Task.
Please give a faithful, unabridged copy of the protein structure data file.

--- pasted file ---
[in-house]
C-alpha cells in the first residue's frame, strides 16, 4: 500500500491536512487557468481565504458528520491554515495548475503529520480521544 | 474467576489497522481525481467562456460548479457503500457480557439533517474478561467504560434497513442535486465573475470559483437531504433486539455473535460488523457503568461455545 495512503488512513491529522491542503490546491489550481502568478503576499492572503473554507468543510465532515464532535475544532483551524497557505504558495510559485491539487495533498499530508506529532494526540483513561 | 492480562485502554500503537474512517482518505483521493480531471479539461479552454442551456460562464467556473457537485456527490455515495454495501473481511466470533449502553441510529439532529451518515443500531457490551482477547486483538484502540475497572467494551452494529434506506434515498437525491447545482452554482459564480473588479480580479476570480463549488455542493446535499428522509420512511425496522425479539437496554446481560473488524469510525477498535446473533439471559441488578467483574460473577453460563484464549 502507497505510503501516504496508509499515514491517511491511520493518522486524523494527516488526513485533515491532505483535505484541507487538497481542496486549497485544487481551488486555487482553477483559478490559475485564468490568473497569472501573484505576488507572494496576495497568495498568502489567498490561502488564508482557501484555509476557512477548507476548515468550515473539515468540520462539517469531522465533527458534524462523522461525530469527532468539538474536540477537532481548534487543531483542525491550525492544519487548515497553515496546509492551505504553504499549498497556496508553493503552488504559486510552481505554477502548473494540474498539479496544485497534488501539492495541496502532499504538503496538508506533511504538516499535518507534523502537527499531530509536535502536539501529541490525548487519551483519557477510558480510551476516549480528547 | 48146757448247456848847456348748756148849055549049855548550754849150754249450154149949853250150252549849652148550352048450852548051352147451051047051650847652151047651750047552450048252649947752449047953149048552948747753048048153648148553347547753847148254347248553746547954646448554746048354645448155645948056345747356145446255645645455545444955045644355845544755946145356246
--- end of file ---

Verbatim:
[in-house]
C-alpha cells in the first residue's frame, strides 16, 4: 500500500491536512487557468481565504458528520491554515495548475503529520480521544 | 474467576489497522481525481467562456460548479457503500457480557439533517474478561467504560434497513442535486465573475470559483437531504433486539455473535460488523457503568461455545 495512503488512513491529522491542503490546491489550481502568478503576499492572503473554507468543510465532515464532535475544532483551524497557505504558495510559485491539487495533498499530508506529532494526540483513561 | 492480562485502554500503537474512517482518505483521493480531471479539461479552454442551456460562464467556473457537485456527490455515495454495501473481511466470533449502553441510529439532529451518515443500531457490551482477547486483538484502540475497572467494551452494529434506506434515498437525491447545482452554482459564480473588479480580479476570480463549488455542493446535499428522509420512511425496522425479539437496554446481560473488524469510525477498535446473533439471559441488578467483574460473577453460563484464549 502507497505510503501516504496508509499515514491517511491511520493518522486524523494527516488526513485533515491532505483535505484541507487538497481542496486549497485544487481551488486555487482553477483559478490559475485564468490568473497569472501573484505576488507572494496576495497568495498568502489567498490561502488564508482557501484555509476557512477548507476548515468550515473539515468540520462539517469531522465533527458534524462523522461525530469527532468539538474536540477537532481548534487543531483542525491550525492544519487548515497553515496546509492551505504553504499549498497556496508553493503552488504559486510552481505554477502548473494540474498539479496544485497534488501539492495541496502532499504538503496538508506533511504538516499535518507534523502537527499531530509536535502536539501529541490525548487519551483519557477510558480510551476516549480528547 | 48146757448247456848847456348748756148849055549049855548550754849150754249450154149949853250150252549849652148550352048450852548051352147451051047051650847652151047651750047552450048252649947752449047953149048552948747753048048153648148553347547753847148254347248553746547954646448554746048354645448155645948056345747356145446255645645455545444955045644355845544755946145356246